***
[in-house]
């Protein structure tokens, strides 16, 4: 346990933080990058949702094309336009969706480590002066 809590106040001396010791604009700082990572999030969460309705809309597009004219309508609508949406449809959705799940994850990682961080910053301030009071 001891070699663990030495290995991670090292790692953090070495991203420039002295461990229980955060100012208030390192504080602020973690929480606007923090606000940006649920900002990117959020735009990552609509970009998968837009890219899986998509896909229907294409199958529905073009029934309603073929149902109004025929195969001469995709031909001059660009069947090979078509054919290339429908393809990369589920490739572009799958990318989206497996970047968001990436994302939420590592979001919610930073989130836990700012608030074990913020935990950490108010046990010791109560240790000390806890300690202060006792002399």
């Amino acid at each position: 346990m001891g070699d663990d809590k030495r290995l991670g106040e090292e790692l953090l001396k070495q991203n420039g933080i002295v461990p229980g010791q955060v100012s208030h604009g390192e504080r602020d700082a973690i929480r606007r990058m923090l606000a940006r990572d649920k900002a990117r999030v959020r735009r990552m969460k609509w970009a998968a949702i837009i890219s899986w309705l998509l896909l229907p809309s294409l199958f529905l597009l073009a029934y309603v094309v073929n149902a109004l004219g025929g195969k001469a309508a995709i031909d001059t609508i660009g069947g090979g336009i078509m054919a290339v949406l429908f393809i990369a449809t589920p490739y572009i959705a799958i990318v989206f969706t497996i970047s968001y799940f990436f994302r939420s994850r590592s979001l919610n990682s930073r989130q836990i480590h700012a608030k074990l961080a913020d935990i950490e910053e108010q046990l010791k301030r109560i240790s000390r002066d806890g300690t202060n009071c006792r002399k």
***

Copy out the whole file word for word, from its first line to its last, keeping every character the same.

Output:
[in-house]
């Protein structure tokens, strides 16, 4: 346990933080990058949702094309336009969706480590002066 809590106040001396010791604009700082990572999030969460309705809309597009004219309508609508949406449809959705799940994850990682961080910053301030009071 001891070699663990030495290995991670090292790692953090070495991203420039002295461990229980955060100012208030390192504080602020973690929480606007923090606000940006649920900002990117959020735009990552609509970009998968837009890219899986998509896909229907294409199958529905073009029934309603073929149902109004025929195969001469995709031909001059660009069947090979078509054919290339429908393809990369589920490739572009799958990318989206497996970047968001990436994302939420590592979001919610930073989130836990700012608030074990913020935990950490108010046990010791109560240790000390806890300690202060006792002399």
């Amino acid at each position: 346990m001891g070699d663990d809590k030495r290995l991670g106040e090292e790692l953090l001396k070495q991203n420039g933080i002295v461990p229980g010791q955060v100012s208030h604009g390192e504080r602020d700082a973690i929480r606007r990058m923090l606000a940006r990572d649920k900002a990117r999030v959020r735009r990552m969460k609509w970009a998968a949702i837009i890219s899986w309705l998509l896909l229907p809309s294409l199958f529905l597009l073009a029934y309603v094309v073929n149902a109004l004219g025929g195969k001469a309508a995709i031909d001059t609508i660009g069947g090979g336009i078509m054919a290339v949406l429908f393809i990369a449809t589920p490739y572009i959705a799958i990318v989206f969706t497996i970047s968001y799940f990436f994302r939420s994850r590592s979001l919610n990682s930073r989130q836990i480590h700012a608030k074990l961080a913020d935990i950490e910053e108010q046990l010791k301030r109560i240790s000390r002066d806890g300690t202060n009071c006792r002399k």